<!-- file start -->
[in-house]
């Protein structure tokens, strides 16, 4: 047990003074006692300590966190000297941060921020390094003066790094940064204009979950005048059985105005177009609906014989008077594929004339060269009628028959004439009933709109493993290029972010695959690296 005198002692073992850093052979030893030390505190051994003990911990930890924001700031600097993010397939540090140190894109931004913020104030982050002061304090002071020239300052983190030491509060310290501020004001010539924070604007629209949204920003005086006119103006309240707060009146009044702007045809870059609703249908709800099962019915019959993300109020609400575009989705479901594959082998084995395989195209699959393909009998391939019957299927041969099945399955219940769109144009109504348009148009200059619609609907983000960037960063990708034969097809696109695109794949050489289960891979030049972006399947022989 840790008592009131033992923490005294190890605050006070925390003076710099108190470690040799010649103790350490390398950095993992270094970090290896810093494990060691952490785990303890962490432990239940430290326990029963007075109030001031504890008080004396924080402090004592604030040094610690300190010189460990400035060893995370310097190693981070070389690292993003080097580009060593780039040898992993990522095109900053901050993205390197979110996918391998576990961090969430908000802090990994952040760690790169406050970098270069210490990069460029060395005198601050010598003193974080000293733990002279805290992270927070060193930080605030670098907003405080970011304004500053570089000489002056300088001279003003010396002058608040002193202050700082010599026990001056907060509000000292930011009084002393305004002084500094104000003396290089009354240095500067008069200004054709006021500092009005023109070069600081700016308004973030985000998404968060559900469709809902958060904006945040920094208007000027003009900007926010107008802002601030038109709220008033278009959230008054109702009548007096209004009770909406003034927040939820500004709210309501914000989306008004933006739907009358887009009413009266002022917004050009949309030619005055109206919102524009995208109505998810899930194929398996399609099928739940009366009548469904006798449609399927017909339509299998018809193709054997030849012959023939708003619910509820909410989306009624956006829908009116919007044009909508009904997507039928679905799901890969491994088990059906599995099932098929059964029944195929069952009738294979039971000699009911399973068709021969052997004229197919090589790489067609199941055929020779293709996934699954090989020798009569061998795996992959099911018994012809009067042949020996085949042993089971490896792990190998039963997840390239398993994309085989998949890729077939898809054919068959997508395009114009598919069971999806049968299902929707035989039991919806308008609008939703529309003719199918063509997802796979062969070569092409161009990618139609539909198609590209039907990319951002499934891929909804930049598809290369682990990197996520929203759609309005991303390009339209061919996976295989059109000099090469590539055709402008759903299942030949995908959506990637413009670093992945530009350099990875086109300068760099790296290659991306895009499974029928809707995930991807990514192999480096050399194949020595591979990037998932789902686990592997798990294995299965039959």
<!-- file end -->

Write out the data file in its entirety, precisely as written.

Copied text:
[in-house]
């Protein structure tokens, strides 16, 4: 047990003074006692300590966190000297941060921020390094003066790094940064204009979950005048059985105005177009609906014989008077594929004339060269009628028959004439009933709109493993290029972010695959690296 005198002692073992850093052979030893030390505190051994003990911990930890924001700031600097993010397939540090140190894109931004913020104030982050002061304090002071020239300052983190030491509060310290501020004001010539924070604007629209949204920003005086006119103006309240707060009146009044702007045809870059609703249908709800099962019915019959993300109020609400575009989705479901594959082998084995395989195209699959393909009998391939019957299927041969099945399955219940769109144009109504348009148009200059619609609907983000960037960063990708034969097809696109695109794949050489289960891979030049972006399947022989 840790008592009131033992923490005294190890605050006070925390003076710099108190470690040799010649103790350490390398950095993992270094970090290896810093494990060691952490785990303890962490432990239940430290326990029963007075109030001031504890008080004396924080402090004592604030040094610690300190010189460990400035060893995370310097190693981070070389690292993003080097580009060593780039040898992993990522095109900053901050993205390197979110996918391998576990961090969430908000802090990994952040760690790169406050970098270069210490990069460029060395005198601050010598003193974080000293733990002279805290992270927070060193930080605030670098907003405080970011304004500053570089000489002056300088001279003003010396002058608040002193202050700082010599026990001056907060509000000292930011009084002393305004002084500094104000003396290089009354240095500067008069200004054709006021500092009005023109070069600081700016308004973030985000998404968060559900469709809902958060904006945040920094208007000027003009900007926010107008802002601030038109709220008033278009959230008054109702009548007096209004009770909406003034927040939820500004709210309501914000989306008004933006739907009358887009009413009266002022917004050009949309030619005055109206919102524009995208109505998810899930194929398996399609099928739940009366009548469904006798449609399927017909339509299998018809193709054997030849012959023939708003619910509820909410989306009624956006829908009116919007044009909508009904997507039928679905799901890969491994088990059906599995099932098929059964029944195929069952009738294979039971000699009911399973068709021969052997004229197919090589790489067609199941055929020779293709996934699954090989020798009569061998795996992959099911018994012809009067042949020996085949042993089971490896792990190998039963997840390239398993994309085989998949890729077939898809054919068959997508395009114009598919069971999806049968299902929707035989039991919806308008609008939703529309003719199918063509997802796979062969070569092409161009990618139609539909198609590209039907990319951002499934891929909804930049598809290369682990990197996520929203759609309005991303390009339209061919996976295989059109000099090469590539055709402008759903299942030949995908959506990637413009670093992945530009350099990875086109300068760099790296290659991306895009499974029928809707995930991807990514192999480096050399194949020595591979990037998932789902686990592997798990294995299965039959």